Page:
DSS-J currently collects data from six major sources. Together, these systems represent most of the agencies that offenders will encounter as they move throughout the justice system, from the time an incident is first reported (BOEC), to the arrest (PPDS), to the booking and pre-trial custody (SWIS), to the District Attorney’s charging decision (CRIMES), to the final case disposition (OJIN). However, there are significant gaps in this continuum that DSS-J must fill in order of fully represent the justice system:

  • CIS-DOC: Although DSS-J receives data from DOC on a regular basis, most of the data has yet to be validated and linked with other system data. CIS data includes information on inmates within Oregon Department of Corrections (such as housing placement, length of stay, classification, etc.) as well as post-prison clients placed on community supervision.
  • Gresham Police Department: Over 11,000 crimes were reported last year in Gresham; about seven percent of the Multnomah County Sheriff’s Office bookings result from arrests made by Gresham Police. Despite the significant levels of crime in Gresham, DSS-J does not collect data from the Gresham Police Department. Integration of this data may be delayed as the current system is incorporated into PPDS’s new data management system.
  • LEDS: The Oregon LEDS (Law Enforcement Data System) contains the state’s criminal history database and includes information on offenders for crimes committed outside of Multnomah County; data from this system is not currently available in DSS-J. Previous attempts to integrate this data have met with failure due to LEDS’ strict access and data security requirements.
  • MPD: Metropolitan Public Defenders keeps data on clients, caseloads, and other information that would provide a more complete image of people’s journey through the justice system; data from this system is not currently available in DSS-J.


In addition to including data from additional sources in DSS-J, the system also needs to allow users to quickly and accurately link data from different systems in order to explore the associations between system activities and outcomes. As the CJIS 2008 Feasibility Study indicates,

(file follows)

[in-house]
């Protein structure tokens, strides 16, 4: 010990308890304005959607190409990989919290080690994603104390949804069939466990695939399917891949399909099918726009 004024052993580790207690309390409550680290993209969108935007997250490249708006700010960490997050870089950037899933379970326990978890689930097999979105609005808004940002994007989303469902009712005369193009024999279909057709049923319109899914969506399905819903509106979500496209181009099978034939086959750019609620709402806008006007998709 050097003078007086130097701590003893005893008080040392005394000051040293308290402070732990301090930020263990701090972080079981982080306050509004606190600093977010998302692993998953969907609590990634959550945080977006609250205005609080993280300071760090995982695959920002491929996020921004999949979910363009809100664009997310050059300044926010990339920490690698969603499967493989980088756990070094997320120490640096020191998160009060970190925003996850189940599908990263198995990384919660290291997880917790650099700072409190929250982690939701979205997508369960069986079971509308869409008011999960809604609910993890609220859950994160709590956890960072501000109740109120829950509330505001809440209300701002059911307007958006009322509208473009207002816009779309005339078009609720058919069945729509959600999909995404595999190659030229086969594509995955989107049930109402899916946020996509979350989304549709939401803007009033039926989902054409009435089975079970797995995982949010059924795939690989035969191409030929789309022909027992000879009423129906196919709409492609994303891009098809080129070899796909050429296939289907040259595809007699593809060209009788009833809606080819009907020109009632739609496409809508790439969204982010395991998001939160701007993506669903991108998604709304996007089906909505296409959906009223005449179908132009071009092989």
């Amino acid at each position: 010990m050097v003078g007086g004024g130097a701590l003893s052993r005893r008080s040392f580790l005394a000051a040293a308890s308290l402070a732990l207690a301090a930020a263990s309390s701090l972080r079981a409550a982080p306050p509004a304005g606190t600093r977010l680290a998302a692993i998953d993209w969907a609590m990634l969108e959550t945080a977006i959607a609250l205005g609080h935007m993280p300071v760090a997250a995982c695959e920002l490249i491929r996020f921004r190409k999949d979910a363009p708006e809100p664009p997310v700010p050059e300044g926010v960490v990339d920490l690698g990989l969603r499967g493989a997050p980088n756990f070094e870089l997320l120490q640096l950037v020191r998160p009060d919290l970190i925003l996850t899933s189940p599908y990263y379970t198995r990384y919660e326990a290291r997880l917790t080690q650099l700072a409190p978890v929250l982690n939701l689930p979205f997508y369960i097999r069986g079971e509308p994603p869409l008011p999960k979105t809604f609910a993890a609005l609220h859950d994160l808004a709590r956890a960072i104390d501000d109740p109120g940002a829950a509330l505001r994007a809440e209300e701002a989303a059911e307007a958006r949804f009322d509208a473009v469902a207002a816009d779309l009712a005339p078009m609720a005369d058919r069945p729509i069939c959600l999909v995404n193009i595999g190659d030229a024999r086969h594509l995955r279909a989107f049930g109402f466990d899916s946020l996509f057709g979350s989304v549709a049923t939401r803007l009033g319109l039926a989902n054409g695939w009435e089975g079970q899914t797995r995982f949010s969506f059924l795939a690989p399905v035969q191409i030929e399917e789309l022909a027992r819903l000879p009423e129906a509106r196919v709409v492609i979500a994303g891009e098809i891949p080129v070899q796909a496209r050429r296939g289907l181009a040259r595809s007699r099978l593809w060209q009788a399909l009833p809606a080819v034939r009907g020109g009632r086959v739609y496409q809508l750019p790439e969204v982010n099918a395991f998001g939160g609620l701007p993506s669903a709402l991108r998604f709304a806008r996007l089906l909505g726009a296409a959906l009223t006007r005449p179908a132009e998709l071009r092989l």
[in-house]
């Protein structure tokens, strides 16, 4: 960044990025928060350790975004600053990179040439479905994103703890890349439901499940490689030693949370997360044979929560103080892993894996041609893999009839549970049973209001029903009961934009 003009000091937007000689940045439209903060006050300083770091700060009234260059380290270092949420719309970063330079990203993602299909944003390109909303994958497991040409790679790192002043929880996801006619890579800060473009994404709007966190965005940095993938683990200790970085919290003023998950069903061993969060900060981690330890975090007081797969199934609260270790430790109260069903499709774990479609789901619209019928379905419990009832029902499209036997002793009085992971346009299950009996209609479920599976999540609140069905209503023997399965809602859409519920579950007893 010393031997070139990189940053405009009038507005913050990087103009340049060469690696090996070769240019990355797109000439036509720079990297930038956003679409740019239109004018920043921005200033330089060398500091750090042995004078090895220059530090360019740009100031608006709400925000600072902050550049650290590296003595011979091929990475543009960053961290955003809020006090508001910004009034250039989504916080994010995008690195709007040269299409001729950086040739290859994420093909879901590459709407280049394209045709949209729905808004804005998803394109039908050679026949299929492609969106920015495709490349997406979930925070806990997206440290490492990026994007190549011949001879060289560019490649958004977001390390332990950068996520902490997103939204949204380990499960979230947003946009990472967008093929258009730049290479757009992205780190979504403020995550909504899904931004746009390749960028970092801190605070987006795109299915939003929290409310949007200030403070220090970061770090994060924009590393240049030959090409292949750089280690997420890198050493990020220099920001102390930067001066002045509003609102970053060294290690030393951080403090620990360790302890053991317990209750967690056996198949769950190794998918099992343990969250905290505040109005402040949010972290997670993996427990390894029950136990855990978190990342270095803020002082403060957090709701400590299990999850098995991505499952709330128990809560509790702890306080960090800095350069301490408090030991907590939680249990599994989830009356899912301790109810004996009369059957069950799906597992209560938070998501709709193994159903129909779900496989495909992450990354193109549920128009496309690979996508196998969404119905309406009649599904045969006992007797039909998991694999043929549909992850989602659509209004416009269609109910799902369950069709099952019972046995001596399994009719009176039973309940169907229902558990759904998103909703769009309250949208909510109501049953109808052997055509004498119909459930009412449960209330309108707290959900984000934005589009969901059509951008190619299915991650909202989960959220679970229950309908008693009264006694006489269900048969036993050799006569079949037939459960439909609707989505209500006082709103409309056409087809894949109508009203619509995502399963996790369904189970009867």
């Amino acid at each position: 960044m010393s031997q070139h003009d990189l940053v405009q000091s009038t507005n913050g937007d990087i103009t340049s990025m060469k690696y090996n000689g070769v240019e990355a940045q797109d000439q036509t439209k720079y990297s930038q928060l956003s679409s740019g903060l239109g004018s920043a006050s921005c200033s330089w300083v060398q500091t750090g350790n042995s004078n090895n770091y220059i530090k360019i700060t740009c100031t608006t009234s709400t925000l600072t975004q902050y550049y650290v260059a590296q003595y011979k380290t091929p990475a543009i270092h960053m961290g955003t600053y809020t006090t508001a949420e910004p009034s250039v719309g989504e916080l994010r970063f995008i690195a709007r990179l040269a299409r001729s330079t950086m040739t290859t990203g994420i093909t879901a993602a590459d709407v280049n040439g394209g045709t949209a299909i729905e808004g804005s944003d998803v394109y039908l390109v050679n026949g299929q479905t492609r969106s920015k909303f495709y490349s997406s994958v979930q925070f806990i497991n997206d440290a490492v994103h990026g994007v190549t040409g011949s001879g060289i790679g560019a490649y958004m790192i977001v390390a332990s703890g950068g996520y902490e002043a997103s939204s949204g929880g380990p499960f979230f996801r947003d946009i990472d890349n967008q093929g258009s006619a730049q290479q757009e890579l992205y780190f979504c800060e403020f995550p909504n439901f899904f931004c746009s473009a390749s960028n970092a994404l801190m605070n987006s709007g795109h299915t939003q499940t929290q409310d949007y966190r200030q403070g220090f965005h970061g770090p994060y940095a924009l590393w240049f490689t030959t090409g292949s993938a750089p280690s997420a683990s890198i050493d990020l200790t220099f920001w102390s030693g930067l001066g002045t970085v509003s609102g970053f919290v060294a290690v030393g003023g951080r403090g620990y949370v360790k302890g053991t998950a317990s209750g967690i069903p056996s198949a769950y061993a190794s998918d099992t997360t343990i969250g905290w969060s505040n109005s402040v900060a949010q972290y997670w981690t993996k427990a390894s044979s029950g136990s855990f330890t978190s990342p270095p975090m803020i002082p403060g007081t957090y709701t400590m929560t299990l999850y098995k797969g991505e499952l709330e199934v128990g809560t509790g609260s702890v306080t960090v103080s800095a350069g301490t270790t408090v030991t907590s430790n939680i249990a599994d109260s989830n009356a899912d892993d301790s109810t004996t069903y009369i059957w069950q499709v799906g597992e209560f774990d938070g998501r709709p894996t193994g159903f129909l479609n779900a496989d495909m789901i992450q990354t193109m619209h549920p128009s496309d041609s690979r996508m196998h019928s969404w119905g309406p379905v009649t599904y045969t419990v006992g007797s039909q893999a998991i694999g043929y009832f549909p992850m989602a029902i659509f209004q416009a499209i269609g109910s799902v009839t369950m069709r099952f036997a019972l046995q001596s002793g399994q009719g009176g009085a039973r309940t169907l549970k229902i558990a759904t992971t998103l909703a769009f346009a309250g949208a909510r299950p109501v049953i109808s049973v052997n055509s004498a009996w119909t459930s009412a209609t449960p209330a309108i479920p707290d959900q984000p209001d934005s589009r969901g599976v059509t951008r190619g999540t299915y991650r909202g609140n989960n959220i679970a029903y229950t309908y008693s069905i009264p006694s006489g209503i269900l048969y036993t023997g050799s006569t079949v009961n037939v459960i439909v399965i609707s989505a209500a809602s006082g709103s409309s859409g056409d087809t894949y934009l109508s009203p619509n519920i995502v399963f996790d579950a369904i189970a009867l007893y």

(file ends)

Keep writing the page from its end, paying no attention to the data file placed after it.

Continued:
Justice partners need the ability to access complete and accurate information through the justice process… DSSJ provides some valuable interagency statistics, but there is a need for summary information that is not available in DSSJ… This information is unavailable largely because the cross-agency linking that is required to provide this analysis is not available (pp. 46-47).
Several existing reports in DSS-J would benefit from the inclusion of cross-agency data, such as Recidivism reports, Sentencing Support Tools, and the FTA report (in development).


Although the data in DSS-J has been validated to ensure that the codes and links are made correctly, the system still encounters data anomalies, often as the result of differing methodologies between systems, similar names for vastly different variables and delays in data entry. In order to maintain confidence in DSS-J’s data, inconsistencies in data across agency databases must be systematically addressed.


  1. Determine the feasibility of including data from GPD, LEDS, and MPD within DSS-J. If feasible, begin process of obtaining permissions and validating data. Lead: County IT / DSS-J Security Committee
  2. Continue to validate DOC data and ensure that most appropriate data is sourced from the DOC system in order to make corrections and community corrections data accessible to analysts and other DSS-J users through the Web tool and Cognos (or its replacement). Lead: Gail McKeel and Diana Manthe
  3. Expand data linking between systems by training DSS-J advanced users how to link data between systems in Cognos and by encouraging DSS-J General Users to make requests of DSS-J staff when they would like to collect cross-agency, linked data. Lead: County IT / Elizabeth Davies
  4. Develop a shared drive or website for DSS-J users to report and help troubleshoot data problems and anomalies. County IT will be responsible for ensuring that all problems reported are resolved or forwarded onto to the appropriate source agency. Lead: County IT / Elizabeth Davies
  5. Enhance the Sentencing Support Tool by allowing users to access common combinations of dispositions (versus independent sentencing elements) and by including more offender-based variables (such as program outcomes and risk and need assessments) and more sophisticated measures of recidivism (such as frequency and severity). Lead: Sentencing Support Focus Group/ Elizabeth Davies / DSS-J County IT